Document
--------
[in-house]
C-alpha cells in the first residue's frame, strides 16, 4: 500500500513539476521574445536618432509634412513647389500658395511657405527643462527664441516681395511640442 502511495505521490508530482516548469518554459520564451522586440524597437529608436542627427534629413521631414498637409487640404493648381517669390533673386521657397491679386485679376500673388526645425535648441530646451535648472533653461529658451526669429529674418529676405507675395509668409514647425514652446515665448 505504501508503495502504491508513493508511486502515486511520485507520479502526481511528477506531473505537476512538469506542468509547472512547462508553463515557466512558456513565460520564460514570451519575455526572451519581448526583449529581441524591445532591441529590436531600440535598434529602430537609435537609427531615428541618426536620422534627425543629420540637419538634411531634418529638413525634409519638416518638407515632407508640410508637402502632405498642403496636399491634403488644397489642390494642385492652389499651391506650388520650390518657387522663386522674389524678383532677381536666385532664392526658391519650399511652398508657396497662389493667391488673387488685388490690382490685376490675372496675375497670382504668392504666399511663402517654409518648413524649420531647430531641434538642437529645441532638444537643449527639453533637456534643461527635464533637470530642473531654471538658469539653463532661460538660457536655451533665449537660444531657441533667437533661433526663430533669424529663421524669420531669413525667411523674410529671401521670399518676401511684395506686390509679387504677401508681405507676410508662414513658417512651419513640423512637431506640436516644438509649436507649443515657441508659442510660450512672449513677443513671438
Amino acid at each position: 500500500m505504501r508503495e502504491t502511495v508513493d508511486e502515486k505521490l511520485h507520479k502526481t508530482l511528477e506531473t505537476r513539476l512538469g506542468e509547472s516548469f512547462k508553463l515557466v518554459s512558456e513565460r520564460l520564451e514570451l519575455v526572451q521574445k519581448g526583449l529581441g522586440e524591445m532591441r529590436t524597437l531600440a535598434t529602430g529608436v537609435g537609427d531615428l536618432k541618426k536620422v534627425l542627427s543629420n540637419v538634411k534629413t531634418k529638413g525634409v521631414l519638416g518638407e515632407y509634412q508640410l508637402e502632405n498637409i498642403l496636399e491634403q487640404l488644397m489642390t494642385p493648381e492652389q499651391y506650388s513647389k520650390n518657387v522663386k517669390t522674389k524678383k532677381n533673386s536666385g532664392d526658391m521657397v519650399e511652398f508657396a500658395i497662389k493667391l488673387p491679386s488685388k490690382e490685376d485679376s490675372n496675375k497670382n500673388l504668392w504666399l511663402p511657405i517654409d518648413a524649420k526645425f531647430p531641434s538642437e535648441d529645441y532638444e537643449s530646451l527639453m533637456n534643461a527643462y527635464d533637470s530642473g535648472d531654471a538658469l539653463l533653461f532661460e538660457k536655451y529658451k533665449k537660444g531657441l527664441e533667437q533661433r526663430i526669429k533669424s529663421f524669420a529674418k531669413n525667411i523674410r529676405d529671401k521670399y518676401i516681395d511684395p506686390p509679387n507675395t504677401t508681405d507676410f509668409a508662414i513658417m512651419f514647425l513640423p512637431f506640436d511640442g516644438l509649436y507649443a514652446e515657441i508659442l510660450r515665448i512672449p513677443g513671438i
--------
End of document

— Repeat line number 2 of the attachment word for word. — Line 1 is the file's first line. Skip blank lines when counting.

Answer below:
C-alpha cells in the first residue's frame, strides 16, 4: 500500500513539476521574445536618432509634412513647389500658395511657405527643462527664441516681395511640442 502511495505521490508530482516548469518554459520564451522586440524597437529608436542627427534629413521631414498637409487640404493648381517669390533673386521657397491679386485679376500673388526645425535648441530646451535648472533653461529658451526669429529674418529676405507675395509668409514647425514652446515665448 505504501508503495502504491508513493508511486502515486511520485507520479502526481511528477506531473505537476512538469506542468509547472512547462508553463515557466512558456513565460520564460514570451519575455526572451519581448526583449529581441524591445532591441529590436531600440535598434529602430537609435537609427531615428541618426536620422534627425543629420540637419538634411531634418529638413525634409519638416518638407515632407508640410508637402502632405498642403496636399491634403488644397489642390494642385492652389499651391506650388520650390518657387522663386522674389524678383532677381536666385532664392526658391519650399511652398508657396497662389493667391488673387488685388490690382490685376490675372496675375497670382504668392504666399511663402517654409518648413524649420531647430531641434538642437529645441532638444537643449527639453533637456534643461527635464533637470530642473531654471538658469539653463532661460538660457536655451533665449537660444531657441533667437533661433526663430533669424529663421524669420531669413525667411523674410529671401521670399518676401511684395506686390509679387504677401508681405507676410508662414513658417512651419513640423512637431506640436516644438509649436507649443515657441508659442510660450512672449513677443513671438